There is a contractual agreement limiting the weight of aircraft that may use DeKalb-Peachtree Airport (PDK) to 66,000 pounds. The 11th Circuit Court based its ruling in 1988 on assurances that the runway extension was for safety not to accommodate planes over the 66,000-pound weight limit. Here are key dates and references to the weight/size limit policy.
1987–from DeKalb County’s Environmental Assessment for runway extension:
“The largest aircraft capable of operating on Runway 2R-20L is the Gulfstream II/III corporate jet. The runway’s weight bearing capacity is sufficient for the operation of this aircraft at gross weight (65,000 lbs.).”
1987–from FAA’s review of Environmental Assessment for runway extension:
“The runway extension is neither designed nor intended to accommodate operations by aircraft larger than the ones presently using the airport. The extension would enhance the safety and efficiency of operations by these aircraft. The runway would not be strengthened and aircraft would not be allowed to depart with a gross takeoff weight above the current limitation of 66,000 pounds.”
1988–from 11th Circuit Court of Appeals decision on Runway Extension:
“Furthermore, the proposal expressly maintains the current weight limitation of 66,000 pounds. The proposed runway extension is not designed to accommodate operations by aircraft larger than the ones currently using PDK.”
1991–from PDK Master Plan inventory:
“[Runway 2R-20L] and parallel taxiway is constructed of concrete with pavement strengths of 45,000 pounds gross single gear load, 66,000 pounds gross dual gear load,. . .. ”
1991–in letter from DeKalb County CEO Manuel Maloof to Noise Abatement Advisory Committee Chair:
“ . . . there shall be no lengthening, increase of weight-bearing capacity, or widening of any PDK runway for any reason without an EIS [Environmental Impact Study/Statement] from this time forth. This is, as you know, our policy. There is no intent to change the present capacity or size of the airport.”
In May 1991 the Board of Commissioners (BOC) approved the policy mentioned in this letter.
1992–from information packet given to PDK Airport Advisory Board members:
“Aircraft weighing over 66,000 lbs. prohibited.”
1993–from Becoming a Better Neighbor, a DeKalb-Peachtree Airport Brochure:
“The ‘mix’ of aircraft that use PDK is limited to the capacity of its runways. The largest runway at PDK has a 66,000 pound weight bearing capacity.”
1997–in letter from FAA’s William Albee:
“ . . . the stated purpose of the extension was a safety overrun area in case an aircraft had to abort its takeoff run. It is my understanding that the runway thresholds were not changed, and thus no larger or noisier aircraft were enabled to operate from the airport.”
1997–from FAR Part 150 Noise Compatibility Study Update:
“Aircraft weighing more than 66,000 pounds are prohibited from normal operation at PDK.”
1999–from Pilot Information on the PDK website:
“Rwy 02R-20L Weight Bearing Capacity: Single-46,000 lbs., Dual-66,000 lbs.”
THEN . . .
In a January 27, 1999, letter to the FAA, Airport Director Lee Remmel cited the 66,000-pound limit as incorrect. He requested that the FAA change two publications to show 105,000 pounds rather that 66,000. It was learned that Mr. Remmel routinely allowed aircraft certified to carry weight above the stated limit to operate out of PDK.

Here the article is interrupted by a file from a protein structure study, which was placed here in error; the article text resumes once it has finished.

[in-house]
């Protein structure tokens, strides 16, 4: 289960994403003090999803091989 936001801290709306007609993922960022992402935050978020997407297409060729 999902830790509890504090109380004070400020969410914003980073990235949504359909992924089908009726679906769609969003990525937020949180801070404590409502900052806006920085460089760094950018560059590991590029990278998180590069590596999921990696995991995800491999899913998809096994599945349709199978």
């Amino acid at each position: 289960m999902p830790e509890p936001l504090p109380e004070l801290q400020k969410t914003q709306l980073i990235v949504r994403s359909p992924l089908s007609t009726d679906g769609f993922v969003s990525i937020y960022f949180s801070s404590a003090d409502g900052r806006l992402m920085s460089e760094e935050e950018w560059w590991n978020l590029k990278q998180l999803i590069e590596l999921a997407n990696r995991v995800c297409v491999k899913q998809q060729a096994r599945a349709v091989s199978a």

Airport Director Remmel announced to the Airport Advisory Board at their meeting on March 10, 1999 that the county staff had recently found a reference to weight in the county code. Section 6-93. titled Dirigibles, blimps, gliders, etc. states, “Prior authorization is required before airships, dirigibles, blimps, gliders, free balloons, motorless aircraft or aircraft with a total gross weight in excess of seventy-five thousand (75,000) pounds land or take off at the airport. (Code 1976, § 6-4077).”
In a memo dated April 7, 1999, CEO Liane Levetan, attempted to clarify “the CEO’s administrative weight limitation”, but succeeded in confounding the issue further. She also said she “can find no rational basis to deny prior authorization for corporate and private aircraft which have been designed to comply with the federal aviation noise levels of stage II or greater, and which may exceed 66,000 pounds.” PDK Watch came up with several reasons to deny heavier planes the use of PDK.
• The 66,000-pound weight limit was mandated in longstanding county policy.
• An FAA memorandum stated, “In general, . . . the lower the maximum weight of an airplane, the lower the noise.”
• County policy required an environmental study be conducted before any change in weight limit.
The county legal department wrote an ordinance purportedly to address regularly scheduled service at PDK but instead wrote an ordinance that would gut the longstanding 1976 county ordinance and give the Airport Director free reign to allow any plane to use PDK with no effective controls over such actions. On October 12, 1999, the BOC voted to table indefinitely this proposed ordinance due to its numerous flaws.
September 6, 2000, Airport Director Remmel stated that he had “made a determination that the 75,000 pounds will be defined as the Maximum Gross Certificated Takeoff Weight for that type/model/series aircraft.”
December 27, 2000, in response to an inquiry from Senator Max Cleland, the FAA incorrectly said “the [11th Circuit] court made a statement in its ruling that the weight bearing capacity of the runway was 66,000 pounds.” In fact, the entire court ruling was based on the fact that the proposed runway extension would maintain the current weight limitation of 66,000 pounds dual wheel.
For some key documents relating to the PDK Weight Limit agreement, see http://www.opendekalbinc.org/news/index.asp, and click “Sampling of government records.”